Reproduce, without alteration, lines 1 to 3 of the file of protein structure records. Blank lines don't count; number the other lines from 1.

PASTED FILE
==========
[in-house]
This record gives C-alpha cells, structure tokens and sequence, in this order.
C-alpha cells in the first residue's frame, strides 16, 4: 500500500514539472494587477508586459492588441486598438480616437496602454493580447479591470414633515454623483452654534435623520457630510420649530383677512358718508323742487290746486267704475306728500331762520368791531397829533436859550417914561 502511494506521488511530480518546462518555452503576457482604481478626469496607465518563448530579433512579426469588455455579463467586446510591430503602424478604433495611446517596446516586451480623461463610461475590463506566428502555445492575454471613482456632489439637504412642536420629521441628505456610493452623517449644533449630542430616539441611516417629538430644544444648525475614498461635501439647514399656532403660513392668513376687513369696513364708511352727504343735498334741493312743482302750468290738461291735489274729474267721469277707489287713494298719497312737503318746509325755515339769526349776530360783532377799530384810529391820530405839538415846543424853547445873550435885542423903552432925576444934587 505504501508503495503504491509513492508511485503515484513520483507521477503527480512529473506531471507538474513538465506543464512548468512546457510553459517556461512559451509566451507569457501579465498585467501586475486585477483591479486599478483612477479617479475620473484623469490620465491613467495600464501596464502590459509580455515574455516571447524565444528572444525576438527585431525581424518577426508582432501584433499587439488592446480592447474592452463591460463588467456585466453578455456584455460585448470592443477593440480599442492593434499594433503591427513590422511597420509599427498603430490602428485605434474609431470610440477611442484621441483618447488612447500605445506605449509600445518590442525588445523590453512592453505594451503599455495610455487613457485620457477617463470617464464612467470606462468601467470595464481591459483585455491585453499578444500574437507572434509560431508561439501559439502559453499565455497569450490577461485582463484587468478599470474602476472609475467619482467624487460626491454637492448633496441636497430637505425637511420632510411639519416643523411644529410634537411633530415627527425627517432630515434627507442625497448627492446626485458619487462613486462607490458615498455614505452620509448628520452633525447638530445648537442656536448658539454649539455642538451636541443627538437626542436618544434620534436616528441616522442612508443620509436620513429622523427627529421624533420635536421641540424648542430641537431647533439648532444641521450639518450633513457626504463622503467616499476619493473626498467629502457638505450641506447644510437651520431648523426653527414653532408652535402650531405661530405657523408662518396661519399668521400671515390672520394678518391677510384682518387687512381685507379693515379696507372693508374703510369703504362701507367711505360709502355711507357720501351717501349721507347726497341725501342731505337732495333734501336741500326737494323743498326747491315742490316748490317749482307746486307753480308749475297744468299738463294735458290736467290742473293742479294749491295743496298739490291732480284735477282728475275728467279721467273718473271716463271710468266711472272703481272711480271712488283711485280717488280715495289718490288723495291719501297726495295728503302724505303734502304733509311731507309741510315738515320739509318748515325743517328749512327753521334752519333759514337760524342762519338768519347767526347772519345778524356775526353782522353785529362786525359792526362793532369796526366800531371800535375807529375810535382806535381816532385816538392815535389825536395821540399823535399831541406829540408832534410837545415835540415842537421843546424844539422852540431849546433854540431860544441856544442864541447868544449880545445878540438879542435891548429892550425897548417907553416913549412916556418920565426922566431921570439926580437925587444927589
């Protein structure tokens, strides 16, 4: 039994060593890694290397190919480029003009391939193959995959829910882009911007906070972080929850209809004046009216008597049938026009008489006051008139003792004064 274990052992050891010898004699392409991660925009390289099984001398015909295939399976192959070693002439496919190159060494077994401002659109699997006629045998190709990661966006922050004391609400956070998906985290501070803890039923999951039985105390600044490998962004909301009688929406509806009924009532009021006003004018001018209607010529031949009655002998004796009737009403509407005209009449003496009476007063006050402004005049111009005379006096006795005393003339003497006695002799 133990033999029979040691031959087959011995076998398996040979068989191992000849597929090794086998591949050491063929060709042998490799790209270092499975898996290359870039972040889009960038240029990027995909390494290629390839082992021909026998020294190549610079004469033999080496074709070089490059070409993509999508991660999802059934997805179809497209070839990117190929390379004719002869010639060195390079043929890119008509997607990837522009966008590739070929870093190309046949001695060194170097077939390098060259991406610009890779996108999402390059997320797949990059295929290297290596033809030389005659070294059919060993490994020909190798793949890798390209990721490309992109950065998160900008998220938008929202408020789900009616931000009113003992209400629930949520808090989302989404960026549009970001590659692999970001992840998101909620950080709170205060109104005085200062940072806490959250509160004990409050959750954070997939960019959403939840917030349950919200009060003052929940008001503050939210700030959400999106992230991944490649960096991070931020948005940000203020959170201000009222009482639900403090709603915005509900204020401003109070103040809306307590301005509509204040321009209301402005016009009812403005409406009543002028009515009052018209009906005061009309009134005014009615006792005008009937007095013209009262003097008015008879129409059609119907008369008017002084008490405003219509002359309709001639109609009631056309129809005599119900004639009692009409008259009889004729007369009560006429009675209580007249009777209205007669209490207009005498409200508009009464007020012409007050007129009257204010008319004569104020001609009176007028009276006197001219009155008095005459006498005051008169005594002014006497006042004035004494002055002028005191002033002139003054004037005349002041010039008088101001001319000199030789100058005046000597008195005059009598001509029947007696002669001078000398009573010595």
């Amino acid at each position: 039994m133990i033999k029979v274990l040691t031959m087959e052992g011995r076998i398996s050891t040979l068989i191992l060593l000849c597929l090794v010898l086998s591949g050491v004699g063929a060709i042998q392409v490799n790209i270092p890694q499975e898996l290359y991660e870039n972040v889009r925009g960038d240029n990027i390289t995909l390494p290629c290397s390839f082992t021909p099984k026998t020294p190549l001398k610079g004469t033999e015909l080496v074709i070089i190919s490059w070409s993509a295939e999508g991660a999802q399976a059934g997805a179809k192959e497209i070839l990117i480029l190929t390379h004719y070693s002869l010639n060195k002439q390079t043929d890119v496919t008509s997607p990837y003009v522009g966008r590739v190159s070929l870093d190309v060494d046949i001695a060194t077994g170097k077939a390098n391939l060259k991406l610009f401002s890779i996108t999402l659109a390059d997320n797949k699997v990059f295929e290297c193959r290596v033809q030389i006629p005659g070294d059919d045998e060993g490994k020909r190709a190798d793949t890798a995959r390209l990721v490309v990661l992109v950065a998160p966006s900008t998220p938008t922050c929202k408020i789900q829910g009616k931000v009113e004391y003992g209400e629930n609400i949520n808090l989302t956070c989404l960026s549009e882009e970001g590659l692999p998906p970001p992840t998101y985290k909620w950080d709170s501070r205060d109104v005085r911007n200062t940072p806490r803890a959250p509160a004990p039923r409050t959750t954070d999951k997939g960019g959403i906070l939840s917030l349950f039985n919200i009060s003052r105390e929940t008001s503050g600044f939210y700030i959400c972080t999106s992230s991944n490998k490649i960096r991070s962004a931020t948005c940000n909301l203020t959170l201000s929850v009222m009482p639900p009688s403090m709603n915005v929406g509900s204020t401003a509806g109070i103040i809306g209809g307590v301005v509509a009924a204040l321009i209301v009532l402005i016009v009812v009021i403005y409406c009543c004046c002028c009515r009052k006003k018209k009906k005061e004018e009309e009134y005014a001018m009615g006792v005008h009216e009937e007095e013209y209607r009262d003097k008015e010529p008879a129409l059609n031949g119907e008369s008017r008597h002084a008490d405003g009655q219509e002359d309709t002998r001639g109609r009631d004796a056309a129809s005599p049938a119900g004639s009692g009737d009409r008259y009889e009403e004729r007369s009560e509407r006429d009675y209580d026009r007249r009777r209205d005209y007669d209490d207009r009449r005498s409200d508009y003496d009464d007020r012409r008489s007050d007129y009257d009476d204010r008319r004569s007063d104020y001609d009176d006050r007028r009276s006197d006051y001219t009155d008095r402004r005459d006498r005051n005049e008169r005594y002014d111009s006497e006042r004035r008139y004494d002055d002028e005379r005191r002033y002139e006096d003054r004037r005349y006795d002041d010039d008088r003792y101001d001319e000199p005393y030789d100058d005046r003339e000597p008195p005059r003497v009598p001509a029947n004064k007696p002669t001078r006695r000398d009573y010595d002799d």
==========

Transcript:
[in-house]
This record gives C-alpha cells, structure tokens and sequence, in this order.
C-alpha cells in the first residue's frame, strides 16, 4: 500500500514539472494587477508586459492588441486598438480616437496602454493580447479591470414633515454623483452654534435623520457630510420649530383677512358718508323742487290746486267704475306728500331762520368791531397829533436859550417914561 502511494506521488511530480518546462518555452503576457482604481478626469496607465518563448530579433512579426469588455455579463467586446510591430503602424478604433495611446517596446516586451480623461463610461475590463506566428502555445492575454471613482456632489439637504412642536420629521441628505456610493452623517449644533449630542430616539441611516417629538430644544444648525475614498461635501439647514399656532403660513392668513376687513369696513364708511352727504343735498334741493312743482302750468290738461291735489274729474267721469277707489287713494298719497312737503318746509325755515339769526349776530360783532377799530384810529391820530405839538415846543424853547445873550435885542423903552432925576444934587 505504501508503495503504491509513492508511485503515484513520483507521477503527480512529473506531471507538474513538465506543464512548468512546457510553459517556461512559451509566451507569457501579465498585467501586475486585477483591479486599478483612477479617479475620473484623469490620465491613467495600464501596464502590459509580455515574455516571447524565444528572444525576438527585431525581424518577426508582432501584433499587439488592446480592447474592452463591460463588467456585466453578455456584455460585448470592443477593440480599442492593434499594433503591427513590422511597420509599427498603430490602428485605434474609431470610440477611442484621441483618447488612447500605445506605449509600445518590442525588445523590453512592453505594451503599455495610455487613457485620457477617463470617464464612467470606462468601467470595464481591459483585455491585453499578444500574437507572434509560431508561439501559439502559453499565455497569450490577461485582463484587468478599470474602476472609475467619482467624487460626491454637492448633496441636497430637505425637511420632510411639519416643523411644529410634537411633530415627527425627517432630515434627507442625497448627492446626485458619487462613486462607490458615498455614505452620509448628520452633525447638530445648537442656536448658539454649539455642538451636541443627538437626542436618544434620534436616528441616522442612508443620509436620513429622523427627529421624533420635536421641540424648542430641537431647533439648532444641521450639518450633513457626504463622503467616499476619493473626498467629502457638505450641506447644510437651520431648523426653527414653532408652535402650531405661530405657523408662518396661519399668521400671515390672520394678518391677510384682518387687512381685507379693515379696507372693508374703510369703504362701507367711505360709502355711507357720501351717501349721507347726497341725501342731505337732495333734501336741500326737494323743498326747491315742490316748490317749482307746486307753480308749475297744468299738463294735458290736467290742473293742479294749491295743496298739490291732480284735477282728475275728467279721467273718473271716463271710468266711472272703481272711480271712488283711485280717488280715495289718490288723495291719501297726495295728503302724505303734502304733509311731507309741510315738515320739509318748515325743517328749512327753521334752519333759514337760524342762519338768519347767526347772519345778524356775526353782522353785529362786525359792526362793532369796526366800531371800535375807529375810535382806535381816532385816538392815535389825536395821540399823535399831541406829540408832534410837545415835540415842537421843546424844539422852540431849546433854540431860544441856544442864541447868544449880545445878540438879542435891548429892550425897548417907553416913549412916556418920565426922566431921570439926580437925587444927589